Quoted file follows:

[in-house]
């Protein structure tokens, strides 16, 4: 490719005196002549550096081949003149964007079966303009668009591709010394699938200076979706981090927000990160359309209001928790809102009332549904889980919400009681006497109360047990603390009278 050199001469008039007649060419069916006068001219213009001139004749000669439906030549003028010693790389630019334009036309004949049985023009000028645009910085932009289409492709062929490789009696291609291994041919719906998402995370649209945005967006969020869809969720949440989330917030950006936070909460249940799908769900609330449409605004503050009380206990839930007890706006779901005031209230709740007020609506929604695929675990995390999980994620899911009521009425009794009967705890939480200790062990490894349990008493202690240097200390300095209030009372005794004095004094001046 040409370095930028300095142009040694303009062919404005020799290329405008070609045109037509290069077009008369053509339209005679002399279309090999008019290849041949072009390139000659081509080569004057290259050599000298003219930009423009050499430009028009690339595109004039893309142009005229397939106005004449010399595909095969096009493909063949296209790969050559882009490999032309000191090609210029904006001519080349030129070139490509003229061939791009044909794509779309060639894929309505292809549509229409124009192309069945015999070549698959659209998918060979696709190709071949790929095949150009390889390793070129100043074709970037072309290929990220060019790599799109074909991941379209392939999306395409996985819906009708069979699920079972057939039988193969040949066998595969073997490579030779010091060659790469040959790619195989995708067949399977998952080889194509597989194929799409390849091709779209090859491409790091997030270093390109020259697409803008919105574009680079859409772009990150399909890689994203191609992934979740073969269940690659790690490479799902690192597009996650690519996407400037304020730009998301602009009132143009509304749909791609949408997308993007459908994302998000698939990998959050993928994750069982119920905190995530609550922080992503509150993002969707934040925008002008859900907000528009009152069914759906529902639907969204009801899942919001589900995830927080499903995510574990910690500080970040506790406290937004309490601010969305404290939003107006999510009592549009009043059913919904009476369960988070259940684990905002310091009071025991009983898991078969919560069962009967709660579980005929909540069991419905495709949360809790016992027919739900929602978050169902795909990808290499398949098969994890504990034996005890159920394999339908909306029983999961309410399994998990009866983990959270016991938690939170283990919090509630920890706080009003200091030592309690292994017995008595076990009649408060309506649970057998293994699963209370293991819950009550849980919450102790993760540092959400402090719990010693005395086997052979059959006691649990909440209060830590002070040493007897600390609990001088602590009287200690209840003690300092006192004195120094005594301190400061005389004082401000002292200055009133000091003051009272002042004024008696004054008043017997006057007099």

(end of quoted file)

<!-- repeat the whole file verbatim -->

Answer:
[in-house]
């Protein structure tokens, strides 16, 4: 490719005196002549550096081949003149964007079966303009668009591709010394699938200076979706981090927000990160359309209001928790809102009332549904889980919400009681006497109360047990603390009278 050199001469008039007649060419069916006068001219213009001139004749000669439906030549003028010693790389630019334009036309004949049985023009000028645009910085932009289409492709062929490789009696291609291994041919719906998402995370649209945005967006969020869809969720949440989330917030950006936070909460249940799908769900609330449409605004503050009380206990839930007890706006779901005031209230709740007020609506929604695929675990995390999980994620899911009521009425009794009967705890939480200790062990490894349990008493202690240097200390300095209030009372005794004095004094001046 040409370095930028300095142009040694303009062919404005020799290329405008070609045109037509290069077009008369053509339209005679002399279309090999008019290849041949072009390139000659081509080569004057290259050599000298003219930009423009050499430009028009690339595109004039893309142009005229397939106005004449010399595909095969096009493909063949296209790969050559882009490999032309000191090609210029904006001519080349030129070139490509003229061939791009044909794509779309060639894929309505292809549509229409124009192309069945015999070549698959659209998918060979696709190709071949790929095949150009390889390793070129100043074709970037072309290929990220060019790599799109074909991941379209392939999306395409996985819906009708069979699920079972057939039988193969040949066998595969073997490579030779010091060659790469040959790619195989995708067949399977998952080889194509597989194929799409390849091709779209090859491409790091997030270093390109020259697409803008919105574009680079859409772009990150399909890689994203191609992934979740073969269940690659790690490479799902690192597009996650690519996407400037304020730009998301602009009132143009509304749909791609949408997308993007459908994302998000698939990998959050993928994750069982119920905190995530609550922080992503509150993002969707934040925008002008859900907000528009009152069914759906529902639907969204009801899942919001589900995830927080499903995510574990910690500080970040506790406290937004309490601010969305404290939003107006999510009592549009009043059913919904009476369960988070259940684990905002310091009071025991009983898991078969919560069962009967709660579980005929909540069991419905495709949360809790016992027919739900929602978050169902795909990808290499398949098969994890504990034996005890159920394999339908909306029983999961309410399994998990009866983990959270016991938690939170283990919090509630920890706080009003200091030592309690292994017995008595076990009649408060309506649970057998293994699963209370293991819950009550849980919450102790993760540092959400402090719990010693005395086997052979059959006691649990909440209060830590002070040493007897600390609990001088602590009287200690209840003690300092006192004195120094005594301190400061005389004082401000002292200055009133000091003051009272002042004024008696004054008043017997006057007099």